BSPP News Autumn 2001 - Online EditionThe Newsletter of the British Society for Plant Pathology
Number 40, Autumn 2001
Friends and colleagues throughout Horticulture Research International, and across the horticultural industry, were shocked and deeply saddened at the sudden death of Dr Nigel Lyons in July.
Nigel was born in 1942 in Surbiton, Surrey, and educated at Dulwich College in London. He trained initially as a medical technologist at The London Hospital Medical College (1959-1962) before moving to study parasitology in Zimbabwe (then Southern Rhodesia). In 1966 he became Chief Medical Technologist at the University of Zimbabwe working on the detection and diagnosis of tropical diseases, in particular leprosy, which became the subject of his DPhil in 1986. He set up and ran a monoclonal antibody unit, which formed part of a USDA scheme for leprosy research. During this time Nigel was also a part-time Major in the Zimbabwean Army and a pilot, flying his own plane to visit leprosy clinics in remote parts of Zimbabwe. He helped make two public health films on the dangers of sexually transmitted diseases for the Zimbabwe National Army and their Ministry of Health.
Nigel left Zimbabwe in 1987, due to the deteriorating political and security situation, and whilst visiting relatives in Wellesbourne carried out some work in John Taylor's lab at HRI on the serological detection of plant pathogens. Nigel's experience in the detection of human pathogens proved very useful and led to his appointment as a Higher Scientific Officer in the Wellesbourne Plant Pathology Department in 1988. Between then and 2000, he worked on the immunological detection and diagnosis of a range of important plant pathogens including cavity spot, pea blight, bacterial wilt and a range of onion bacterial pathogens. Many of the technologies he developed were commercialised as kits and are widely used in the horticulture industry in the UK and overseas.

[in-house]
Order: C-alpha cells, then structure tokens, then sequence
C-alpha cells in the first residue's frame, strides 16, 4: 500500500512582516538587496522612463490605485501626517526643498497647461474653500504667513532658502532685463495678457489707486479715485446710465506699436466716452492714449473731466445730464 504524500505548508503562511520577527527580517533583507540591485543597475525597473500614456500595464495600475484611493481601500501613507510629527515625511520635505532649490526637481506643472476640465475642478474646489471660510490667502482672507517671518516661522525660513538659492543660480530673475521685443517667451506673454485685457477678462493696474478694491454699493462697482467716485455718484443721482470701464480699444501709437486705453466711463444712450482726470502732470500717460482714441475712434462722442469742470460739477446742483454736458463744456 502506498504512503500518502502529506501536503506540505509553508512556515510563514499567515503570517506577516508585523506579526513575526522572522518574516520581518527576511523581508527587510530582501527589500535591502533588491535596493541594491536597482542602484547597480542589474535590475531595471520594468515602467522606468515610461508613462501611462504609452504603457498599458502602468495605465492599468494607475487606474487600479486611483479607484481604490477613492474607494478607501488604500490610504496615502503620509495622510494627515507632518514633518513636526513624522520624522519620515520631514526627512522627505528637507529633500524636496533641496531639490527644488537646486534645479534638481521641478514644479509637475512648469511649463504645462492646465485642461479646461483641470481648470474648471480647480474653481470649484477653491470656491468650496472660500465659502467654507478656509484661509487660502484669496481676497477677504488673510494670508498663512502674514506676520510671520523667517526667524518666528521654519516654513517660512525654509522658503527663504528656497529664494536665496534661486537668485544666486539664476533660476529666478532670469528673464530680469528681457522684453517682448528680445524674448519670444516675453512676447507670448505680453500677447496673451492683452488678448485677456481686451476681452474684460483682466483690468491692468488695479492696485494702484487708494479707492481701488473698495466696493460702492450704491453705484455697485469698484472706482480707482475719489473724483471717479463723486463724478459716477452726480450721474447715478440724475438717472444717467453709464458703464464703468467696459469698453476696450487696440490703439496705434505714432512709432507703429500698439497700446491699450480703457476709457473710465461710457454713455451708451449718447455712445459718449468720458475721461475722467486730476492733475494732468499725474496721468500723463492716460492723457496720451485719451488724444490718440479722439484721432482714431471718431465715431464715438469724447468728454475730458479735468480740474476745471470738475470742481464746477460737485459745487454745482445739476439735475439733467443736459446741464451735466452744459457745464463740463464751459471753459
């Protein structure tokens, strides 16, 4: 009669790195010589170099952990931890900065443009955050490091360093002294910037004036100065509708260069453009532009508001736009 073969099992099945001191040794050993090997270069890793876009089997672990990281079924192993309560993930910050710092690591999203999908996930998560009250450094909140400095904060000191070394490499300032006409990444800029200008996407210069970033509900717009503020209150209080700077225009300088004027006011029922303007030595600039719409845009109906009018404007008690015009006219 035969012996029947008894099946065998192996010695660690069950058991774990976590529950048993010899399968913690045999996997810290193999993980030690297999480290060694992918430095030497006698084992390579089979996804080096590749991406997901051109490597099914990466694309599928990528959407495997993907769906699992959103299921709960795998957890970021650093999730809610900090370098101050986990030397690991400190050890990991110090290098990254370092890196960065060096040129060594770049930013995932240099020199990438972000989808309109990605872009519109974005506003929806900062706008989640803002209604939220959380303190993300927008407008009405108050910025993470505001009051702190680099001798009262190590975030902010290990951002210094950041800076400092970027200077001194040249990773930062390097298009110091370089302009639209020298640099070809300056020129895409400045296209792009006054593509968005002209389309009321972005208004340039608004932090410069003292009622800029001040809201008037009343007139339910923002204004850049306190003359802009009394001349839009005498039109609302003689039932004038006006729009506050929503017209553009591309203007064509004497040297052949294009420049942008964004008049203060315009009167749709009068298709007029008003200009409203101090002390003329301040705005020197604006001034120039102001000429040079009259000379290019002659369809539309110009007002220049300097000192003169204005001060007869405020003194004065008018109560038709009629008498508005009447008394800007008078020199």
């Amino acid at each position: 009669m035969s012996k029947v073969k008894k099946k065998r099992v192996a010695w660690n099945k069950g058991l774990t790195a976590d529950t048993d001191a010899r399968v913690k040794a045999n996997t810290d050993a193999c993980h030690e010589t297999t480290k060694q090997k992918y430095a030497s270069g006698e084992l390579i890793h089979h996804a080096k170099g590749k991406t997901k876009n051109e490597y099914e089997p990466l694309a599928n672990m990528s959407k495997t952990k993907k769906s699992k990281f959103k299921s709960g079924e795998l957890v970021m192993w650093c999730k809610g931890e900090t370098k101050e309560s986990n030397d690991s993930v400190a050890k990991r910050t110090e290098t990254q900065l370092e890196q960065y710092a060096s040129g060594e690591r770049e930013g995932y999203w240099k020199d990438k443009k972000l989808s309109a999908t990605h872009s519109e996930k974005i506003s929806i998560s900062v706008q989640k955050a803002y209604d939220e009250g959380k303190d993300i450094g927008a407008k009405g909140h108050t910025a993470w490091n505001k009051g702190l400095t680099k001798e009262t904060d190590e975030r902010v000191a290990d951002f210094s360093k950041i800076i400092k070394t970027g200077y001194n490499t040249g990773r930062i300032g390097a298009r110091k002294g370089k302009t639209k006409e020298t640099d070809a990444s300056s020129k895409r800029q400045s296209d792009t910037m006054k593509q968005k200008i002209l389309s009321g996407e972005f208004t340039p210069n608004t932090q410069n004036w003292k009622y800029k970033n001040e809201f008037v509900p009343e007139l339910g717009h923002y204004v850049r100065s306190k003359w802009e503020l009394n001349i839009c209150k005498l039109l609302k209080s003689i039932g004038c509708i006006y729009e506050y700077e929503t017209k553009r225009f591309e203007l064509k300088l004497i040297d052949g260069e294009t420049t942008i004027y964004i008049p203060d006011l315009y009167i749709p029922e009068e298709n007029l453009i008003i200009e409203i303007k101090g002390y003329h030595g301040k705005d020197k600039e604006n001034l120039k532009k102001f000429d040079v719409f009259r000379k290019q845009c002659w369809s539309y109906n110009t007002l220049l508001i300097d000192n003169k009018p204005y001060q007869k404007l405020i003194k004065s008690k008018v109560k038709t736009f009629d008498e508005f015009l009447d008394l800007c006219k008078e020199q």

Nigel left HRI in March 2001 to take up a consultancy with Adgen and to continue state-funded work on bacterial wilt in Portugal, a country for which he had a great affinity. He remained in contact with colleagues at HRI and will be sadly missed by all who knew him.